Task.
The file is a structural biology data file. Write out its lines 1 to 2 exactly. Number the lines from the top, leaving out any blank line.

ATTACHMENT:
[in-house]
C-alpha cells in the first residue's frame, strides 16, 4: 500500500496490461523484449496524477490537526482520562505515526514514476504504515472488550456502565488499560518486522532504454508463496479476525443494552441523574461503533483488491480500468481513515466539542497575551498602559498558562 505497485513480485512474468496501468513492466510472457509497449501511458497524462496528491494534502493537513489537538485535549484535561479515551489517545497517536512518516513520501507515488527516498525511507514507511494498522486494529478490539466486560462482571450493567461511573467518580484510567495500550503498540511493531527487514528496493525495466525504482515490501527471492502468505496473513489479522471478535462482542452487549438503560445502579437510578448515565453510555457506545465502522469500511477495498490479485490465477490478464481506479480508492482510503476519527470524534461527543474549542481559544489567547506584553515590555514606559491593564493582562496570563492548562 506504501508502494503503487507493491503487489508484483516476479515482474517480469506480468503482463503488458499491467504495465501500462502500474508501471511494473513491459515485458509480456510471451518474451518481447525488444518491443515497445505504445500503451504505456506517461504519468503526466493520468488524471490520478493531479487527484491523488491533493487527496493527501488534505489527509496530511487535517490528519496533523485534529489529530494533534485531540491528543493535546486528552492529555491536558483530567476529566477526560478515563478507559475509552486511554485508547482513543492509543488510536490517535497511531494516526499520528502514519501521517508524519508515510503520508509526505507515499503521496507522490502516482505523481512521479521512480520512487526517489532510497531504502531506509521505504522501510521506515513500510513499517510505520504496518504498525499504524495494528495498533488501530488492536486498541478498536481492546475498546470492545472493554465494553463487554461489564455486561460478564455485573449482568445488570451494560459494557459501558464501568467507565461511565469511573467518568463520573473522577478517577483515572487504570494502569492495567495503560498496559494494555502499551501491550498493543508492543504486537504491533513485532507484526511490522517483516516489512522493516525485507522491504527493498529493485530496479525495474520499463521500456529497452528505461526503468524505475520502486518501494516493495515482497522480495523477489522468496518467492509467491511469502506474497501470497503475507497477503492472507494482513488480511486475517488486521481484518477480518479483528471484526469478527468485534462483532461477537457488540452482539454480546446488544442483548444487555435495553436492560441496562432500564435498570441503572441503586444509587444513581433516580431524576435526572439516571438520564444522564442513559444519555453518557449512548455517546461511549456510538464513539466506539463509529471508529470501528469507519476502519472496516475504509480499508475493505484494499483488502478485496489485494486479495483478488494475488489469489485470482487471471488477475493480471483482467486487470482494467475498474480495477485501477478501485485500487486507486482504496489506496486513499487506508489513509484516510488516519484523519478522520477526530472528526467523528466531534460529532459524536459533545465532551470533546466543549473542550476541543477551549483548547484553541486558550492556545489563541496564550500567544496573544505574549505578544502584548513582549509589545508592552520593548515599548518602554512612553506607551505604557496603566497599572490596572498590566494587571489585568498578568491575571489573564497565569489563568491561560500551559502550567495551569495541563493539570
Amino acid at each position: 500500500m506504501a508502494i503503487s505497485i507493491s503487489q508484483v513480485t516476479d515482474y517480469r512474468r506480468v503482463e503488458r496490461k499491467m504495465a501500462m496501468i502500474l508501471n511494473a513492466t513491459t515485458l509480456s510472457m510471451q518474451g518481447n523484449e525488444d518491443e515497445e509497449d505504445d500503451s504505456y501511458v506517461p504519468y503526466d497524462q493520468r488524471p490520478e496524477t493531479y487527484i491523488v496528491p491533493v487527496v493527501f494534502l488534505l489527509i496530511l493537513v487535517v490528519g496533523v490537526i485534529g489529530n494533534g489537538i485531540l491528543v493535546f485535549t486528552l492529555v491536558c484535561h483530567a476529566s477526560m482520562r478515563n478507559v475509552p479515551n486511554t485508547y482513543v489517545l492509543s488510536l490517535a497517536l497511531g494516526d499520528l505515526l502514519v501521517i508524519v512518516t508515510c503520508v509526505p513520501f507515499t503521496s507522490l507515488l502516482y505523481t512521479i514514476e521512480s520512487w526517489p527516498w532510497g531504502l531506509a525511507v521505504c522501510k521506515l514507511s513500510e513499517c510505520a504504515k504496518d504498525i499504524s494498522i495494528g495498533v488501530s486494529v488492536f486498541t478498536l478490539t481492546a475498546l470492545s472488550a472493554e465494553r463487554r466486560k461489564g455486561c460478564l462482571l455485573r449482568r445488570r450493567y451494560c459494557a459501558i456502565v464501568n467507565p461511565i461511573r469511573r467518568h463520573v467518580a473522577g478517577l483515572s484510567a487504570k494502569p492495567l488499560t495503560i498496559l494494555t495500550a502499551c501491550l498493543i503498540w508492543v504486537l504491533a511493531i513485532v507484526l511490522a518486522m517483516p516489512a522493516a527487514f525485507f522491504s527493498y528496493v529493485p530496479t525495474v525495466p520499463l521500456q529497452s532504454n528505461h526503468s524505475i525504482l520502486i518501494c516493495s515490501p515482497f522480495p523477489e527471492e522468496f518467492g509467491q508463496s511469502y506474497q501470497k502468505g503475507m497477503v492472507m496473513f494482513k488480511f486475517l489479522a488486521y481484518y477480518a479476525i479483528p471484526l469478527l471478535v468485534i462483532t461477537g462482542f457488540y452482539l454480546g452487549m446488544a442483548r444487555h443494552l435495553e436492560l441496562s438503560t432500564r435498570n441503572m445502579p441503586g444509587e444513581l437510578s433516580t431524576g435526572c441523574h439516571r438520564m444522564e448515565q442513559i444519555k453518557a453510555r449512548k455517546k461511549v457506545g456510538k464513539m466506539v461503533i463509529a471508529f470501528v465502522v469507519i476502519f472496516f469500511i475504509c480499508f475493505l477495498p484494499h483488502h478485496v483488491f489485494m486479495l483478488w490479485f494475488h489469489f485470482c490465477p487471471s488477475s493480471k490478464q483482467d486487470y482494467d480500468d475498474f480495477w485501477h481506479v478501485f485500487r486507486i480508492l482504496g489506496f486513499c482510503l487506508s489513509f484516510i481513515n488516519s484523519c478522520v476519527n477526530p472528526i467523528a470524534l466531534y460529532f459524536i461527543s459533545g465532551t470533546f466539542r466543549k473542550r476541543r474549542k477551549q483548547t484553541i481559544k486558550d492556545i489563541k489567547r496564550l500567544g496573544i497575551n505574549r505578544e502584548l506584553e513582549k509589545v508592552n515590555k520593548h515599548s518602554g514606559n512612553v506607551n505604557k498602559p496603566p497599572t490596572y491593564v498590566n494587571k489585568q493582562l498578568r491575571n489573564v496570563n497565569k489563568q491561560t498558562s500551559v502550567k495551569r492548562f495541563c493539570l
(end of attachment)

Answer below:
[in-house]
C-alpha cells in the first residue's frame, strides 16, 4: 500500500496490461523484449496524477490537526482520562505515526514514476504504515472488550456502565488499560518486522532504454508463496479476525443494552441523574461503533483488491480500468481513515466539542497575551498602559498558562 505497485513480485512474468496501468513492466510472457509497449501511458497524462496528491494534502493537513489537538485535549484535561479515551489517545497517536512518516513520501507515488527516498525511507514507511494498522486494529478490539466486560462482571450493567461511573467518580484510567495500550503498540511493531527487514528496493525495466525504482515490501527471492502468505496473513489479522471478535462482542452487549438503560445502579437510578448515565453510555457506545465502522469500511477495498490479485490465477490478464481506479480508492482510503476519527470524534461527543474549542481559544489567547506584553515590555514606559491593564493582562496570563492548562 506504501508502494503503487507493491503487489508484483516476479515482474517480469506480468503482463503488458499491467504495465501500462502500474508501471511494473513491459515485458509480456510471451518474451518481447525488444518491443515497445505504445500503451504505456506517461504519468503526466493520468488524471490520478493531479487527484491523488491533493487527496493527501488534505489527509496530511487535517490528519496533523485534529489529530494533534485531540491528543493535546486528552492529555491536558483530567476529566477526560478515563478507559475509552486511554485508547482513543492509543488510536490517535497511531494516526499520528502514519501521517508524519508515510503520508509526505507515499503521496507522490502516482505523481512521479521512480520512487526517489532510497531504502531506509521505504522501510521506515513500510513499517510505520504496518504498525499504524495494528495498533488501530488492536486498541478498536481492546475498546470492545472493554465494553463487554461489564455486561460478564455485573449482568445488570451494560459494557459501558464501568467507565461511565469511573467518568463520573473522577478517577483515572487504570494502569492495567495503560498496559494494555502499551501491550498493543508492543504486537504491533513485532507484526511490522517483516516489512522493516525485507522491504527493498529493485530496479525495474520499463521500456529497452528505461526503468524505475520502486518501494516493495515482497522480495523477489522468496518467492509467491511469502506474497501470497503475507497477503492472507494482513488480511486475517488486521481484518477480518479483528471484526469478527468485534462483532461477537457488540452482539454480546446488544442483548444487555435495553436492560441496562432500564435498570441503572441503586444509587444513581433516580431524576435526572439516571438520564444522564442513559444519555453518557449512548455517546461511549456510538464513539466506539463509529471508529470501528469507519476502519472496516475504509480499508475493505484494499483488502478485496489485494486479495483478488494475488489469489485470482487471471488477475493480471483482467486487470482494467475498474480495477485501477478501485485500487486507486482504496489506496486513499487506508489513509484516510488516519484523519478522520477526530472528526467523528466531534460529532459524536459533545465532551470533546466543549473542550476541543477551549483548547484553541486558550492556545489563541496564550500567544496573544505574549505578544502584548513582549509589545508592552520593548515599548518602554512612553506607551505604557496603566497599572490596572498590566494587571489585568498578568491575571489573564497565569489563568491561560500551559502550567495551569495541563493539570